“The private partner ‘sweet spot’ for bidding on projects ranges from $500 million to a couple of billion dollars,” the report notes. Projects of that size are just the type to catch many institutional investors’ interest.

And with the help of renewed federal level support, the market for infrastructure P3 seems ready to take off.

According to industry source Public Works Financing (PWF), 2012 already is outpacing 2011 for P3, $11 billion of projects expected to close this year compared to $1 billion in the past year, and with new federal support, “The deal-flow pendulum is swinging toward P3s. The market is being stimulated by the new MAP-21 law passed on July 7,” notes PWF. “Congress increased the leveraging ability of the federal TIFIA loan program to over $20 billion next year and $30 billion in 2014,” PWF notes. By comparison, the entire federal-aid highway program of grants is $40 billion, and that amount will be shrinking every year.”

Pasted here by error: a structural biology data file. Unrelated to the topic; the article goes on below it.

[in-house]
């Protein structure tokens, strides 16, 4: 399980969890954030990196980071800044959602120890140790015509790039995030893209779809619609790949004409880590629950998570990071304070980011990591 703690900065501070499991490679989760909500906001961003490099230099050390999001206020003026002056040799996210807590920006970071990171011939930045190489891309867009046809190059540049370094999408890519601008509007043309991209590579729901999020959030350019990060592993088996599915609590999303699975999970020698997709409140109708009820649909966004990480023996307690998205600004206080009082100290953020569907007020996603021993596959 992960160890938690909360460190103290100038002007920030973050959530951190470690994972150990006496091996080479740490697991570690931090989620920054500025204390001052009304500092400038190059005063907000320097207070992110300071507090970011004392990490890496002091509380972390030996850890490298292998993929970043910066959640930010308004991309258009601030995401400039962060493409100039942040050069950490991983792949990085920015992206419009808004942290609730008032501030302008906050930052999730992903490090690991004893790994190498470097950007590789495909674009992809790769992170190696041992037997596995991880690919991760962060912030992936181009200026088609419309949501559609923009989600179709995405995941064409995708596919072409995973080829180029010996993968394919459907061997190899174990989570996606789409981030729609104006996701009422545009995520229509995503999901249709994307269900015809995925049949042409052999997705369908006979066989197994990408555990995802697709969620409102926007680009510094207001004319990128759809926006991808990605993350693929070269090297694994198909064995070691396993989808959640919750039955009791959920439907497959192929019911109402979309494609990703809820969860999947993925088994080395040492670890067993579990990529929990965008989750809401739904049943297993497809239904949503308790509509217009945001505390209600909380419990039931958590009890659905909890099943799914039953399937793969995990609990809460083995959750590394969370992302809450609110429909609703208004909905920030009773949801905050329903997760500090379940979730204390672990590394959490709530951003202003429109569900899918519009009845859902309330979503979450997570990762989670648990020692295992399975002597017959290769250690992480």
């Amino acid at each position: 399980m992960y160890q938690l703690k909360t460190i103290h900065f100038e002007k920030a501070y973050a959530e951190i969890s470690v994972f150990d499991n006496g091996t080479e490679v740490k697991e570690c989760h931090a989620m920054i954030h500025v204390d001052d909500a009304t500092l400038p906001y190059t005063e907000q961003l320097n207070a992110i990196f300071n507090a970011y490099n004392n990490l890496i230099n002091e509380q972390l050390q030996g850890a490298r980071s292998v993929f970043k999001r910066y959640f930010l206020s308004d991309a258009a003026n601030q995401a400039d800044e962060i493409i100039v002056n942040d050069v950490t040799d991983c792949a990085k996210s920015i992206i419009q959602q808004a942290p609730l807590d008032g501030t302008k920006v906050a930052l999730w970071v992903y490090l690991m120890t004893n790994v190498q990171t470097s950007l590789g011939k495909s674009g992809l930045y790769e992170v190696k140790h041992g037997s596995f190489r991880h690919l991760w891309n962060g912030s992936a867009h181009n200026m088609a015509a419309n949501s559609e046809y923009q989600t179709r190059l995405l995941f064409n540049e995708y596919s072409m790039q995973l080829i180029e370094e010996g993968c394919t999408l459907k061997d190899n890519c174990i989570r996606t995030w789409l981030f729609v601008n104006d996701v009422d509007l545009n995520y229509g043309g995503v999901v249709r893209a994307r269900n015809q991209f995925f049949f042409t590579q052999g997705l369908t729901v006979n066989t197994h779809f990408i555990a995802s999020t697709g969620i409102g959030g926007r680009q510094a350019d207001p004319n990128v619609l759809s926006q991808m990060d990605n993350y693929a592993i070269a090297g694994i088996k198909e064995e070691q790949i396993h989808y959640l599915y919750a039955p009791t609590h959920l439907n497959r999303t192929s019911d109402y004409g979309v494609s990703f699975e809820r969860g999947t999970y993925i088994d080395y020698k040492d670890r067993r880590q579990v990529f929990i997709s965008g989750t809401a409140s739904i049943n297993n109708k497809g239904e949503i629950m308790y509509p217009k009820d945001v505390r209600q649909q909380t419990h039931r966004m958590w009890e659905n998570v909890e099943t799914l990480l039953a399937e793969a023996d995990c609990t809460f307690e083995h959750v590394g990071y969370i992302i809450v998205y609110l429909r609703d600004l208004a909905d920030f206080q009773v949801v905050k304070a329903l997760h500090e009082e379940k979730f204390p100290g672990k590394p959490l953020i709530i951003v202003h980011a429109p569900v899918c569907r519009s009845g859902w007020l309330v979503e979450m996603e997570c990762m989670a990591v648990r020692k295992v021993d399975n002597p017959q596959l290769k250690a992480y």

This should be welcome news for pension plan sponsors and other institutional investors eager to build diversified portfolios — energy assets have been the most accessible investments in recent years, and now it seems the universe of U.S. transportation assets and opportunities is poised to grow.

Increased federal level support is certainly a positive development for the U.S. infrastructure market, but before investors and investment managers ready the champagne to toast winning bids, they should take heed of what some in the industry consider one possible downside — with limited funding, only the most qualified projects received TIFIA financing; however, with more funding comes more projects, and due diligence becomes all the more important. The champagne may be better appreciated years after winning the bid, when a project’s financial success or failure becomes clear.

Drew Campbell is senior editor of Institutional Investment in Infrastructure.

How has core evolved?